Mary A Moore
If the year of 2012 was the year of change, then nothing much seemed to be visibly changing for much of the year. The US elections were a never ending source of headlines that saw at the end the incumbent re-elected, the middle east remained embroiled in ongoing turmoil, the Eurozone still went from each economic crisis to corresponding bailout, and the job market continued in it’s struggles to recover. Most of us did not see the real drastic changes that were actually happening until the end of the year.
Most notable for our planet, 2012 saw the largest ice melt of Arctic ice ever recorded. Some 11.83 million square kilometers of Arctic ice melted between March and September 2012 according to the World Meteorological Organization. Warm spells during March 2012 resulted in many record-breaking temperatures in Europe and nearly 15,000 new daily records across the USA. The weather became extreme with heat waves, tornadoes droughts, floods and extreme cold. By the end of the year even the US election campaign had been significantly affected by weather. The Democratic convention moved to an indoor arena, the Republican convention in Tampa was affected, and even the actual elections were impacted by Hurricane Sandy on the east coast where it struck major urban areas in New Jersey and New York. ‘Climate change’ had not even been a major issue during the campaign which focused on economic issues. It is not what we like to think about, for better or worse.
We have always viewed iconic storms like Katrina or Andrew, as random events. Sandy was the first storm that was ‘climate change’ for our collective humanity, and it did not even rank as a hurricane when it landed. When we get a few more ‘climate change’ storms we will at some turning point, come to grips with the changes that have happened while we weren’t looking, often in places we weren’t expecting. The Arctic has been our canary in the coal mine, but it is not a place we see in our everyday lives. Things like the Arctic dipole are influencing what we see now in our everyday lives. Recognizable climate change has started one of the megatrends that will be with us for a time. Richard Leakey and Roger Lewin wrote in the late nineties about the ‘sixth extinction’ that was underway. It is about the loss of species that has been happening now at such a pace that it is an ‘event’, and the role humans have come to play. The ironic part is that we as human’s will also be contributory the die-off of our own species. The die off has now begun with the marginalized members of our society and others, being pushed to the limits of their ability to survive and adapt. It is a megatrend that has just emerged, and will likely be around for quite some time. They are familiar with this struggle in some ways. It is just that the struggles and changes required have become as great as their abilities, and will exceed them with demands like surviving without housing, or power, or heat, such as that which has happened with the roughly 16,000 people without power even a month after Sandy. When storms devastate an area, such as what Katrina did to Biloxi Mississippi, it can take close to a decade for the impact area to come back. It happens that way in many other countries of the world, we just do not expect to see in our countries.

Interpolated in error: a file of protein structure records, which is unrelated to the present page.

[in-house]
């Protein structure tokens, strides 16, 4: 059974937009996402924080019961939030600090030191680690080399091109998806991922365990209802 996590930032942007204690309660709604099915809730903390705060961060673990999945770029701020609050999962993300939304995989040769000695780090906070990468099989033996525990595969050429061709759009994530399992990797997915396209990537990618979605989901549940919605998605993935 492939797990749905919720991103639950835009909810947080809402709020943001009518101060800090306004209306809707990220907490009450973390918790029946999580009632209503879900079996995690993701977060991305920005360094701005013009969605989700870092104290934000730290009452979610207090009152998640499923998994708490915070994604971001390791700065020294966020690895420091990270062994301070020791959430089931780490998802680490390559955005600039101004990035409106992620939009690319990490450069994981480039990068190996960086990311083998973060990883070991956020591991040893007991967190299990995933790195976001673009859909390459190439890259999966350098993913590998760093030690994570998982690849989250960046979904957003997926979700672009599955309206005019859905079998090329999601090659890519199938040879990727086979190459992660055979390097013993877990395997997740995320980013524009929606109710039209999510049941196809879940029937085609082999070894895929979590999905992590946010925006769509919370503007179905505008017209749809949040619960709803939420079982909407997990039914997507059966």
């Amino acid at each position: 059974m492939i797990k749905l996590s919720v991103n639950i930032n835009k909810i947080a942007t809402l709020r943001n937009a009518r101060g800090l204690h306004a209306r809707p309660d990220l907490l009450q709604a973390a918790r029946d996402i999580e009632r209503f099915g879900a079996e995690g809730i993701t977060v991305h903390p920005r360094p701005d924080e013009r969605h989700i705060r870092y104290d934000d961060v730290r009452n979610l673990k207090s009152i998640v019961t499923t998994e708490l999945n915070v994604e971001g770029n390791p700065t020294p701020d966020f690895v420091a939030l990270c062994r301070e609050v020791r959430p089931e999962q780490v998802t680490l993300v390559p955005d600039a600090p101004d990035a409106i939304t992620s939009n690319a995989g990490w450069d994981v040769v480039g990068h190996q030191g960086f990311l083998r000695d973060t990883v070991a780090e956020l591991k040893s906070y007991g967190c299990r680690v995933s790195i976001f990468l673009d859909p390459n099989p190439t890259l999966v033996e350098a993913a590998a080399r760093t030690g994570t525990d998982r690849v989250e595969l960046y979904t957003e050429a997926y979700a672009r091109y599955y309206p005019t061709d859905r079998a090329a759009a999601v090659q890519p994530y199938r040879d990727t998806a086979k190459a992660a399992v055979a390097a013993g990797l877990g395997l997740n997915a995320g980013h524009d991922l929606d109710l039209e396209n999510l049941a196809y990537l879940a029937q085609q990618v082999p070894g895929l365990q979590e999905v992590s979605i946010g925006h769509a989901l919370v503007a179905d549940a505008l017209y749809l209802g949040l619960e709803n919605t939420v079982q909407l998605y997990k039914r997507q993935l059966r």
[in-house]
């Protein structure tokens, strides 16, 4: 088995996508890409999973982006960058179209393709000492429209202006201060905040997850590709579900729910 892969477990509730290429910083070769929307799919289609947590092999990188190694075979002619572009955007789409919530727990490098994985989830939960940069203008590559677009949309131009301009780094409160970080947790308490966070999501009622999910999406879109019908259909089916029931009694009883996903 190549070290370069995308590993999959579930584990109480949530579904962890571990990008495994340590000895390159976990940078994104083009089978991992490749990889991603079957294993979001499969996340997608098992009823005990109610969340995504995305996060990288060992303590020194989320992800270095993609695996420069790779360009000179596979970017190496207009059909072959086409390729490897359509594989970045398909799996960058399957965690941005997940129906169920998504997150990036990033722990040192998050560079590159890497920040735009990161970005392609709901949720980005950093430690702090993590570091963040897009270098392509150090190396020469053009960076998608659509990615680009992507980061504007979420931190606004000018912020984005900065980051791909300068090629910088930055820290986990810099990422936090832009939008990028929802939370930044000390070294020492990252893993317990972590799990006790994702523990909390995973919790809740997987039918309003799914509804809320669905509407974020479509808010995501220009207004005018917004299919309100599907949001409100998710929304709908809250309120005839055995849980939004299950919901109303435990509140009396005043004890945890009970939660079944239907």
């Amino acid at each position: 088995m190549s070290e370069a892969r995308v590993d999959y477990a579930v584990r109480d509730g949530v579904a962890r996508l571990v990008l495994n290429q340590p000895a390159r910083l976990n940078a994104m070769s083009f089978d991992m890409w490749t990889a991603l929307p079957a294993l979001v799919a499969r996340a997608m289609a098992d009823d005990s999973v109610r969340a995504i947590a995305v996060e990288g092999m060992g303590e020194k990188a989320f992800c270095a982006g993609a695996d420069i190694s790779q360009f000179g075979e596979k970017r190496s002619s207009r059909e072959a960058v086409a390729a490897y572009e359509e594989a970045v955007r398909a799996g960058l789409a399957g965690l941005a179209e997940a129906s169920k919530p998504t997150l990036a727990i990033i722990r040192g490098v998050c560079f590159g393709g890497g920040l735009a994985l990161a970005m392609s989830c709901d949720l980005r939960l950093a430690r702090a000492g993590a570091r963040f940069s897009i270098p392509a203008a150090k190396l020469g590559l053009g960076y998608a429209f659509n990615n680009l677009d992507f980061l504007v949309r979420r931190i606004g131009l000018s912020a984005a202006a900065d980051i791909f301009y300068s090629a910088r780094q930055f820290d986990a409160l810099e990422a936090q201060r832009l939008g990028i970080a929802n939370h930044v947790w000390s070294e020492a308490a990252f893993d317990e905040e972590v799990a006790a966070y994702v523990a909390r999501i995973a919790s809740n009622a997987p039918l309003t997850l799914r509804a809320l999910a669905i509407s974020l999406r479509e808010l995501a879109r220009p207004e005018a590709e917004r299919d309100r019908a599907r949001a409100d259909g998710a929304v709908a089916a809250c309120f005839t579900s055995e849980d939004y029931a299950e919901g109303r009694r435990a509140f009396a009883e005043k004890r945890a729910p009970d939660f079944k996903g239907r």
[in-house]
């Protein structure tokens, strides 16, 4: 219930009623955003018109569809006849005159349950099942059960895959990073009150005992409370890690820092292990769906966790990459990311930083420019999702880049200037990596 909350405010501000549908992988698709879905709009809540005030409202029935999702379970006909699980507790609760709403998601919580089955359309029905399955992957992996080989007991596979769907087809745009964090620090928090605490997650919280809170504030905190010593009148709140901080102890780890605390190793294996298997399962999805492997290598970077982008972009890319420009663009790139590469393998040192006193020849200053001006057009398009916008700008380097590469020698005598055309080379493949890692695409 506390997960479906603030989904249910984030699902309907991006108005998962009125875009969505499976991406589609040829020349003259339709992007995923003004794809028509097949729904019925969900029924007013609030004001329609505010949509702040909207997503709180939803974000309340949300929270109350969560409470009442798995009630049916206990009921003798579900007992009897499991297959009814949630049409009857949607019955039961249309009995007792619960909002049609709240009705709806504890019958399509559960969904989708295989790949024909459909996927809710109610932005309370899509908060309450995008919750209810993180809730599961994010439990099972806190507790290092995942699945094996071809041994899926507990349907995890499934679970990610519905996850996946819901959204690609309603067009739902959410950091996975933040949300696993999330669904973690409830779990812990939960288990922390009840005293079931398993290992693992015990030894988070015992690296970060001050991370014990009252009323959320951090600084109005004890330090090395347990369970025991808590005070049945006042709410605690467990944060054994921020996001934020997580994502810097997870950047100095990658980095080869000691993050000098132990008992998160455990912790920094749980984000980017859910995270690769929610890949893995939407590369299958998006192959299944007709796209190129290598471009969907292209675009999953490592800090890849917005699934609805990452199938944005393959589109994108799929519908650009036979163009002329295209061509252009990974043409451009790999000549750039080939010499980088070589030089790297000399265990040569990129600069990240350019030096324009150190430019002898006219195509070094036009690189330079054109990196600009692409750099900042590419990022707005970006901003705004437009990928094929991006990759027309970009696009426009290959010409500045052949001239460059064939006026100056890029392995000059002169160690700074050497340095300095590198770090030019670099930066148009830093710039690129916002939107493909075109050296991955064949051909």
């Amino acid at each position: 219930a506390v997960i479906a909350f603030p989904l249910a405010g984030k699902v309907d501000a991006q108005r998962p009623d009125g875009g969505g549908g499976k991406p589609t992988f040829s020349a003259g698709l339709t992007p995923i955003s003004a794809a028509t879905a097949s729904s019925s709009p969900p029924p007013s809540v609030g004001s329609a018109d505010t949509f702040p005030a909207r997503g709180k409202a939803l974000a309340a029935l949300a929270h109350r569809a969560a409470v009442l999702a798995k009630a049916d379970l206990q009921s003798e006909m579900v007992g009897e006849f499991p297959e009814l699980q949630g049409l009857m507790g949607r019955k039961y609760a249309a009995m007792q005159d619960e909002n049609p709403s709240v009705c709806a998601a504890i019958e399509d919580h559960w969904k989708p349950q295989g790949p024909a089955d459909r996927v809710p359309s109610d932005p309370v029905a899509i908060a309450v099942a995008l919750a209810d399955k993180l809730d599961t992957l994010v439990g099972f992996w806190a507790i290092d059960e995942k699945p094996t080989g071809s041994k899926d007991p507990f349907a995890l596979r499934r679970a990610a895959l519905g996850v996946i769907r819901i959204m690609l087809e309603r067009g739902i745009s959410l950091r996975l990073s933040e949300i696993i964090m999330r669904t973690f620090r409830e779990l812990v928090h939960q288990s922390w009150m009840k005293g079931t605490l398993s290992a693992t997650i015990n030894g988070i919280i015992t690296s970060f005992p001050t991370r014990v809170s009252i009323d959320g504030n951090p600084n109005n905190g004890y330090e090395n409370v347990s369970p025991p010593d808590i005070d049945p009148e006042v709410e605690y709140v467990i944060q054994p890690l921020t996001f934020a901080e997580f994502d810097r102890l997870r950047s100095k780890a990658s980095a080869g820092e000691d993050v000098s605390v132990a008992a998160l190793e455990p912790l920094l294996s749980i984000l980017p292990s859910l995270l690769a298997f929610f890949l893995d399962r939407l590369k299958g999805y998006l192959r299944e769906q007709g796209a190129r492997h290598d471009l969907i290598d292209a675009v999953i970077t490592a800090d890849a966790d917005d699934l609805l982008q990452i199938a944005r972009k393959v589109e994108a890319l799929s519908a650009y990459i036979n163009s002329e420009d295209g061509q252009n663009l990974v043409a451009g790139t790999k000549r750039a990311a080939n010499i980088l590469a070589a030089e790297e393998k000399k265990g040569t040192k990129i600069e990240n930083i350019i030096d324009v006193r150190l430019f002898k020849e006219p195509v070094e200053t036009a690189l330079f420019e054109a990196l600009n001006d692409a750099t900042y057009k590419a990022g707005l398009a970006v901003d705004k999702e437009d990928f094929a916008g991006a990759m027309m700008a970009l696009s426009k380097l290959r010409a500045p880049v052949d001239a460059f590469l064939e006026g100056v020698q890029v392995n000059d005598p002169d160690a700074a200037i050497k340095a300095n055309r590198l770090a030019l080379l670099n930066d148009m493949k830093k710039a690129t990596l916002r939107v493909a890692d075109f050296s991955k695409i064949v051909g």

In reviewing the themes that captured our minds, the New York Times Best Sellers for 2012 represented politics, power, death, and mystery. There was a fixation with major political assassinations whether Lincoln, Kennedy, or Osama Bin Ladin, all of whom represented turning points in large social movements. We had searched for the greatness in our world that we had wanted to grasp, but which eluded us. We wanted to know how it has been done and read about how Jefferson and Lincoln had finessed political power. It was as if something important was gone, and we looked to get it back. We tried to solve the mysteries we read.
The year 2013 represents a time that as a collective group we have the ability to create a global discussion about the changes and challenges facing us, just it is not likely to happen for altogether common reasons. Denial allows us to explore alternative explanations, and slowly adapt to what may be an uncomfortable truth, if not an inconvenient truth. Geo-engineering experiments have begun, as some look to ways to shift our odds. We are geo-engineering our food, our environment, and even our own genomes. Most of it in random attempts to achieve some degree of control over our world.
While some of us tremble in fear of the mythology of Mayans predicting the end of the world in 2012,and others arguing it marks a transition point, it is notable that archaeologists today generally believe that a combination of elements brought about the collapse of the Mayan empire, likely severe drought and deforestation. The great disruptions that climate change has the potential to unleash, have usually brought great social change often in the form of collapse. We can only hope that 2013 is our lucky year when we begin to cooperate and communicate about more pressing issues, than a past which will not come back to us no matter how hard we look.
- Scientists to reveal full extent of Arctic ice loss amid climate change fears (guardian.co.uk)
- Special Report: IPCC, assessing climate risks, consistently underestimates. (wwwp.dailyclimate.org)
- Accelerated Warming Driving Arctic Into New Volatile State (climatecentral.org)
- Arctic Report Card: Dark Times Ahead (scientificamerican.com)
- Less Arctic Ice–>Less Sunlight Reflected Back–>Even Less Arctic Ice (motherjones.com)
- Global warming breaking records in the Arctic say scientists (indybay.org)
- Arctic lost record snow and ice last year as data shows changing climate (guardian.co.uk)
- Climate is ‘Changing before our Eyes’ Says World Meteorological Organization (insurancejournal.com)